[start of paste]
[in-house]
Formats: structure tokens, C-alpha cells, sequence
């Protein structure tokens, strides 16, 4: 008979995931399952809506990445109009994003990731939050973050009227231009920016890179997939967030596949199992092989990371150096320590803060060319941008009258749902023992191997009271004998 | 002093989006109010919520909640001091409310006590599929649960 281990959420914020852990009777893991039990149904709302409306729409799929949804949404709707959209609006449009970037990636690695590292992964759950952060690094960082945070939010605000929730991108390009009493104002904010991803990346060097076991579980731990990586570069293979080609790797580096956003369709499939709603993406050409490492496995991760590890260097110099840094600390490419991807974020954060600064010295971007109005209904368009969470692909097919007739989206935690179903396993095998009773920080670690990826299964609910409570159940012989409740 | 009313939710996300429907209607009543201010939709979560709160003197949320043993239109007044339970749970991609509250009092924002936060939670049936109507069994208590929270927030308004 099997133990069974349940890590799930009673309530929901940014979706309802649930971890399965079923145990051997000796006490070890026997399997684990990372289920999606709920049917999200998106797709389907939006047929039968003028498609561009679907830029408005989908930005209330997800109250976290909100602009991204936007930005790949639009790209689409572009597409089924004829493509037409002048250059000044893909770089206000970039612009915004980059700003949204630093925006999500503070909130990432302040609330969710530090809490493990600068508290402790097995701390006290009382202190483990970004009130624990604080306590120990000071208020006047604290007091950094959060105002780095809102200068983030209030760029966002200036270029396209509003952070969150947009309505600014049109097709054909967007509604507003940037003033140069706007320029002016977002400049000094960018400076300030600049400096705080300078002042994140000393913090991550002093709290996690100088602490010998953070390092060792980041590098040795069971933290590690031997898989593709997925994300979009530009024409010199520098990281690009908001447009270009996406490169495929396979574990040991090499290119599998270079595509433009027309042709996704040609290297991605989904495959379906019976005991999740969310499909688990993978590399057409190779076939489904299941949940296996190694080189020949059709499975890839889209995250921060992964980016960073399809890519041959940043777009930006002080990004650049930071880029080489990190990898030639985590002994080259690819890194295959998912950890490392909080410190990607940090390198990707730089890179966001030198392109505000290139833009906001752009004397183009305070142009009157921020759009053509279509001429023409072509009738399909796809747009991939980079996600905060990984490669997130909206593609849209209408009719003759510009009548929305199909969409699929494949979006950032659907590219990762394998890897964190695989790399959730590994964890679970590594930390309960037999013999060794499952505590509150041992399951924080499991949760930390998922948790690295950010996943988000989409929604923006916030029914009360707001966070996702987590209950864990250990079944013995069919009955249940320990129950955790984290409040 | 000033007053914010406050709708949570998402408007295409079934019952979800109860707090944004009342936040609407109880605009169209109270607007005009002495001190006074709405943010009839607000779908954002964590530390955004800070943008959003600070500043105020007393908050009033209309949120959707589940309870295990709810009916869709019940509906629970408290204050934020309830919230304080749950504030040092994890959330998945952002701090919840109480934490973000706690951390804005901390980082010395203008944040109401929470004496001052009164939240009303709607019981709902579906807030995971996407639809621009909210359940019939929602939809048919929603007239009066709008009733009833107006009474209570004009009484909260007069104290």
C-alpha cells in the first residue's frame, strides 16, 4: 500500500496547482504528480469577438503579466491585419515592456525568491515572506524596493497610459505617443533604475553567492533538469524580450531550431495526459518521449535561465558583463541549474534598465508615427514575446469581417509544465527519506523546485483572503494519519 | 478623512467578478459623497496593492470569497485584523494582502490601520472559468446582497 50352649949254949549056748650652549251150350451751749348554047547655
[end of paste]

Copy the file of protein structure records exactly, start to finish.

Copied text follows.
[in-house]
Formats: structure tokens, C-alpha cells, sequence
């Protein structure tokens, strides 16, 4: 008979995931399952809506990445109009994003990731939050973050009227231009920016890179997939967030596949199992092989990371150096320590803060060319941008009258749902023992191997009271004998 | 002093989006109010919520909640001091409310006590599929649960 281990959420914020852990009777893991039990149904709302409306729409799929949804949404709707959209609006449009970037990636690695590292992964759950952060690094960082945070939010605000929730991108390009009493104002904010991803990346060097076991579980731990990586570069293979080609790797580096956003369709499939709603993406050409490492496995991760590890260097110099840094600390490419991807974020954060600064010295971007109005209904368009969470692909097919007739989206935690179903396993095998009773920080670690990826299964609910409570159940012989409740 | 009313939710996300429907209607009543201010939709979560709160003197949320043993239109007044339970749970991609509250009092924002936060939670049936109507069994208590929270927030308004 099997133990069974349940890590799930009673309530929901940014979706309802649930971890399965079923145990051997000796006490070890026997399997684990990372289920999606709920049917999200998106797709389907939006047929039968003028498609561009679907830029408005989908930005209330997800109250976290909100602009991204936007930005790949639009790209689409572009597409089924004829493509037409002048250059000044893909770089206000970039612009915004980059700003949204630093925006999500503070909130990432302040609330969710530090809490493990600068508290402790097995701390006290009382202190483990970004009130624990604080306590120990000071208020006047604290007091950094959060105002780095809102200068983030209030760029966002200036270029396209509003952070969150947009309505600014049109097709054909967007509604507003940037003033140069706007320029002016977002400049000094960018400076300030600049400096705080300078002042994140000393913090991550002093709290996690100088602490010998953070390092060792980041590098040795069971933290590690031997898989593709997925994300979009530009024409010199520098990281690009908001447009270009996406490169495929396979574990040991090499290119599998270079595509433009027309042709996704040609290297991605989904495959379906019976005991999740969310499909688990993978590399057409190779076939489904299941949940296996190694080189020949059709499975890839889209995250921060992964980016960073399809890519041959940043777009930006002080990004650049930071880029080489990190990898030639985590002994080259690819890194295959998912950890490392909080410190990607940090390198990707730089890179966001030198392109505000290139833009906001752009004397183009305070142009009157921020759009053509279509001429023409072509009738399909796809747009991939980079996600905060990984490669997130909206593609849209209408009719003759510009009548929305199909969409699929494949979006950032659907590219990762394998890897964190695989790399959730590994964890679970590594930390309960037999013999060794499952505590509150041992399951924080499991949760930390998922948790690295950010996943988000989409929604923006916030029914009360707001966070996702987590209950864990250990079944013995069919009955249940320990129950955790984290409040 | 000033007053914010406050709708949570998402408007295409079934019952979800109860707090944004009342936040609407109880605009169209109270607007005009002495001190006074709405943010009839607000779908954002964590530390955004800070943008959003600070500043105020007393908050009033209309949120959707589940309870295990709810009916869709019940509906629970408290204050934020309830919230304080749950504030040092994890959330998945952002701090919840109480934490973000706690951390804005901390980082010395203008944040109401929470004496001052009164939240009303709607019981709902579906807030995971996407639809621009909210359940019939929602939809048919929603007239009066709008009733009833107006009474209570004009009484909260007069104290």
C-alpha cells in the first residue's frame, strides 16, 4: 500500500496547482504528480469577438503579466491585419515592456525568491515572506524596493497610459505617443533604475553567492533538469524580450531550431495526459518521449535561465558583463541549474534598465508615427514575446469581417509544465527519506523546485483572503494519519 | 478623512467578478459623497496593492470569497485584523494582502490601520472559468446582497 50352649949254949549056748650652549251150350451751749348554047547655